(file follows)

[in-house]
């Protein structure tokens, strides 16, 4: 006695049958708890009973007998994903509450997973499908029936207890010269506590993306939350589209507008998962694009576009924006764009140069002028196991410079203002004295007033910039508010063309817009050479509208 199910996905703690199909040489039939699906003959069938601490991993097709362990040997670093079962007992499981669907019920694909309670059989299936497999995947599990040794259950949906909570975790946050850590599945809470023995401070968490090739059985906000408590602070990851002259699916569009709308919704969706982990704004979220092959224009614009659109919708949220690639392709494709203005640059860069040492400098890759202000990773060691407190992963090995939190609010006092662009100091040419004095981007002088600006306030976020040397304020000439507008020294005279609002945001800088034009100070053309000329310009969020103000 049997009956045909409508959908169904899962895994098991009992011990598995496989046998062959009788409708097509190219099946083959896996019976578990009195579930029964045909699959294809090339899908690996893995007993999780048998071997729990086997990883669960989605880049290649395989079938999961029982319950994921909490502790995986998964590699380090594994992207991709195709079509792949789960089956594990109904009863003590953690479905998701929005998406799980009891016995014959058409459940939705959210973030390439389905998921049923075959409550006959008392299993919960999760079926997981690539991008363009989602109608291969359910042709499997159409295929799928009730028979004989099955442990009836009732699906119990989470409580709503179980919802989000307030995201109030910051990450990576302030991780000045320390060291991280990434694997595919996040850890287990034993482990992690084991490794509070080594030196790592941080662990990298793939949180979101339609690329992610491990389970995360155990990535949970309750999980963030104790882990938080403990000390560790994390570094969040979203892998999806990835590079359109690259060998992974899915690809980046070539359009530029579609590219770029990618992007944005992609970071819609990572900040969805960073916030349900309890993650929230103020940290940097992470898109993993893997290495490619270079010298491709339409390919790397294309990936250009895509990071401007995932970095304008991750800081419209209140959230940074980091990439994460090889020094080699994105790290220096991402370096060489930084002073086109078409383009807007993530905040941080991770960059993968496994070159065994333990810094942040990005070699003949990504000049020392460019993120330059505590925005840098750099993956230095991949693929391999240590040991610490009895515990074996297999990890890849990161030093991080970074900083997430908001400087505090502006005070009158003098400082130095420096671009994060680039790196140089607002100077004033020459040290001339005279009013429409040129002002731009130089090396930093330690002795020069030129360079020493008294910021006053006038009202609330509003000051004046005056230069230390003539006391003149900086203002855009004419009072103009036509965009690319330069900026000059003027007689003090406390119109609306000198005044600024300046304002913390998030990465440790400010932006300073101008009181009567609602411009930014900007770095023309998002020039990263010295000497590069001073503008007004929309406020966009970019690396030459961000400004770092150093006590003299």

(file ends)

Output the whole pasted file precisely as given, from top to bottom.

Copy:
[in-house]
């Protein structure tokens, strides 16, 4: 006695049958708890009973007998994903509450997973499908029936207890010269506590993306939350589209507008998962694009576009924006764009140069002028196991410079203002004295007033910039508010063309817009050479509208 199910996905703690199909040489039939699906003959069938601490991993097709362990040997670093079962007992499981669907019920694909309670059989299936497999995947599990040794259950949906909570975790946050850590599945809470023995401070968490090739059985906000408590602070990851002259699916569009709308919704969706982990704004979220092959224009614009659109919708949220690639392709494709203005640059860069040492400098890759202000990773060691407190992963090995939190609010006092662009100091040419004095981007002088600006306030976020040397304020000439507008020294005279609002945001800088034009100070053309000329310009969020103000 049997009956045909409508959908169904899962895994098991009992011990598995496989046998062959009788409708097509190219099946083959896996019976578990009195579930029964045909699959294809090339899908690996893995007993999780048998071997729990086997990883669960989605880049290649395989079938999961029982319950994921909490502790995986998964590699380090594994992207991709195709079509792949789960089956594990109904009863003590953690479905998701929005998406799980009891016995014959058409459940939705959210973030390439389905998921049923075959409550006959008392299993919960999760079926997981690539991008363009989602109608291969359910042709499997159409295929799928009730028979004989099955442990009836009732699906119990989470409580709503179980919802989000307030995201109030910051990450990576302030991780000045320390060291991280990434694997595919996040850890287990034993482990992690084991490794509070080594030196790592941080662990990298793939949180979101339609690329992610491990389970995360155990990535949970309750999980963030104790882990938080403990000390560790994390570094969040979203892998999806990835590079359109690259060998992974899915690809980046070539359009530029579609590219770029990618992007944005992609970071819609990572900040969805960073916030349900309890993650929230103020940290940097992470898109993993893997290495490619270079010298491709339409390919790397294309990936250009895509990071401007995932970095304008991750800081419209209140959230940074980091990439994460090889020094080699994105790290220096991402370096060489930084002073086109078409383009807007993530905040941080991770960059993968496994070159065994333990810094942040990005070699003949990504000049020392460019993120330059505590925005840098750099993956230095991949693929391999240590040991610490009895515990074996297999990890890849990161030093991080970074900083997430908001400087505090502006005070009158003098400082130095420096671009994060680039790196140089607002100077004033020459040290001339005279009013429409040129002002731009130089090396930093330690002795020069030129360079020493008294910021006053006038009202609330509003000051004046005056230069230390003539006391003149900086203002855009004419009072103009036509965009690319330069900026000059003027007689003090406390119109609306000198005044600024300046304002913390998030990465440790400010932006300073101008009181009567609602411009930014900007770095023309998002020039990263010295000497590069001073503008007004929309406020966009970019690396030459961000400004770092150093006590003299």